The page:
2004 Perseid Shower

The annual Perseid meteor shower occurs when debris from Comet Swift-Tuttle intercepts the Earth at a high velocity. This debris is somewhat diffuse, so we see activity for many days on either side of the peak. The Cloudbait allsky camera recorded two or three bright Perseids per hour every night for a week before the shower maximum.

This is a composite image of 133 meteors collected on the evening of August 11/12. Since the images were collected over about eight hours, the radiant of the shower is not in a fixed location. However, because most of the meteors occurred between 4am and dawn (UT 11:00 to 12:45), there is still the sense of a common radiant. I didn't analyze every meteor in this image; it is likely that five to ten of these meteors are sporadic events unrelated to the Perseid shower.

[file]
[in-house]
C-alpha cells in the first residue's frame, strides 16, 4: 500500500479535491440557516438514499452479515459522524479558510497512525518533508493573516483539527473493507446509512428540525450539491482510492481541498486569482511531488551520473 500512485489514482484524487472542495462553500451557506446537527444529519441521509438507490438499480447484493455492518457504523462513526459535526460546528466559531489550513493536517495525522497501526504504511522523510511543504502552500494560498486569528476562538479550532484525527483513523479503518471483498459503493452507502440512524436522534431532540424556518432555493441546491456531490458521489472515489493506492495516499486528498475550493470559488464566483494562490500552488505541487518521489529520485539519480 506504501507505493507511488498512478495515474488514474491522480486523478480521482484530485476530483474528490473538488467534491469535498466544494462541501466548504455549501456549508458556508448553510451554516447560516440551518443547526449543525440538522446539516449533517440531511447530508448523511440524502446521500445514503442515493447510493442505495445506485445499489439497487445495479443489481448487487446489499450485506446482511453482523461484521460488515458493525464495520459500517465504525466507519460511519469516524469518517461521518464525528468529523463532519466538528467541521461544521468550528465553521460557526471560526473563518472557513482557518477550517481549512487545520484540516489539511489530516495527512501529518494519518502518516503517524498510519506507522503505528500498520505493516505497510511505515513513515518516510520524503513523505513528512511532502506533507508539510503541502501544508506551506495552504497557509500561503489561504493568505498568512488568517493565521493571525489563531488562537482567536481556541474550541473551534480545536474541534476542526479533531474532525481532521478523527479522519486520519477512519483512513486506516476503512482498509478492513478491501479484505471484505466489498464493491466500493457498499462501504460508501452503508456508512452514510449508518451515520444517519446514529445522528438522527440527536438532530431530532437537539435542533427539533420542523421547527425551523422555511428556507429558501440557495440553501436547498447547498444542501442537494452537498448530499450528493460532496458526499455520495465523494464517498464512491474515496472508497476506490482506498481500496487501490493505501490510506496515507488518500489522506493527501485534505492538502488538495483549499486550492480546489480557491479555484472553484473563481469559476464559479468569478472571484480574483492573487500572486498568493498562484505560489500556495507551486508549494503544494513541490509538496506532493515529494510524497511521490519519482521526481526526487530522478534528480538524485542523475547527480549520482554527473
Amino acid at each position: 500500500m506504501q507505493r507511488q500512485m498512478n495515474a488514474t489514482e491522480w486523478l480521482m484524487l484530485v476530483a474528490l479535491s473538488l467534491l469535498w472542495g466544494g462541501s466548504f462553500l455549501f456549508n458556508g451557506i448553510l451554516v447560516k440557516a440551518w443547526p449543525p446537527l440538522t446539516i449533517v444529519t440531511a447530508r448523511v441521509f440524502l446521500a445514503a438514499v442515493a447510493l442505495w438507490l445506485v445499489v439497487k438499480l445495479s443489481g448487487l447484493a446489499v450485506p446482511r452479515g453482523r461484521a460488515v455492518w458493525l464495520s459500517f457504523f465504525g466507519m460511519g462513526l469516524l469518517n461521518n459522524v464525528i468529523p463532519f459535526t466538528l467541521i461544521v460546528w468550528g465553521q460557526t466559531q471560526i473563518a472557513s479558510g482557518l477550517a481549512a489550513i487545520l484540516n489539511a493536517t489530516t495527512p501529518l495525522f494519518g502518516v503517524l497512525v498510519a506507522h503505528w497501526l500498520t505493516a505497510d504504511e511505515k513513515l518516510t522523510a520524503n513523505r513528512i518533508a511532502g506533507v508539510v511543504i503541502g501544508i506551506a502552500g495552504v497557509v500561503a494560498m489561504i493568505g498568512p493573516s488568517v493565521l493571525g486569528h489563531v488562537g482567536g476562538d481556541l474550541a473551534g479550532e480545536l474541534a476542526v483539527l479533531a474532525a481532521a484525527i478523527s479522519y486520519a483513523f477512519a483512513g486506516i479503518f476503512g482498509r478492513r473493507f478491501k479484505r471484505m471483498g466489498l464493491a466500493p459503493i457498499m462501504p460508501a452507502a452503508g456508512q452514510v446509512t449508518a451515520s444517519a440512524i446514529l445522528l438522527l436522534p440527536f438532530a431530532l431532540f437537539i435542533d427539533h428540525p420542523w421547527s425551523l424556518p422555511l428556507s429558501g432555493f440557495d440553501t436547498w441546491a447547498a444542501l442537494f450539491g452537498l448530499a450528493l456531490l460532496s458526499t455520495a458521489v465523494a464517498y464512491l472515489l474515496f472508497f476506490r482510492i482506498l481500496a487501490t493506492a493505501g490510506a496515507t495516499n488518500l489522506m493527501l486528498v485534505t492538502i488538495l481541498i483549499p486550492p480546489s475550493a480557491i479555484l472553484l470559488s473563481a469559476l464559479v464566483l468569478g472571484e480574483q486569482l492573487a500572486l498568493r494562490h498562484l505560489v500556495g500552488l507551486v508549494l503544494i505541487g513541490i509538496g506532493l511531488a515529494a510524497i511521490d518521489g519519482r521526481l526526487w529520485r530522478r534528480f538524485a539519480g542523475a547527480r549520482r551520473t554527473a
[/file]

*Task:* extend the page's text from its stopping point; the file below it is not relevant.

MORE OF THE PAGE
Long string-like images are stars or planets captured as they traveled across the sky over many hours. If your browser supports it, placing your mouse over the image will label these objects. Venus and the Moon are seen rising next to each other at the left.

I have animated the entire evening into a single video: 5MB GIF or 1MB Windows Media.

This graph plots the distribution of meteors over the evening, and clearly shows a large increase in activity shortly before dawn (when the radiant is directly overhead).
2004 Perseid Distribution

The image below was made at 2:35 MDT (UT 9:35) with a Canon 300D (ISO 800) and an 18mm lens operating at f/5. The meteor is moving between Ursa Minor and Draco, breaking up by the star Thuban.
Single Perseid


© Copyright 2004, Chris L Peterson. All rights reserved.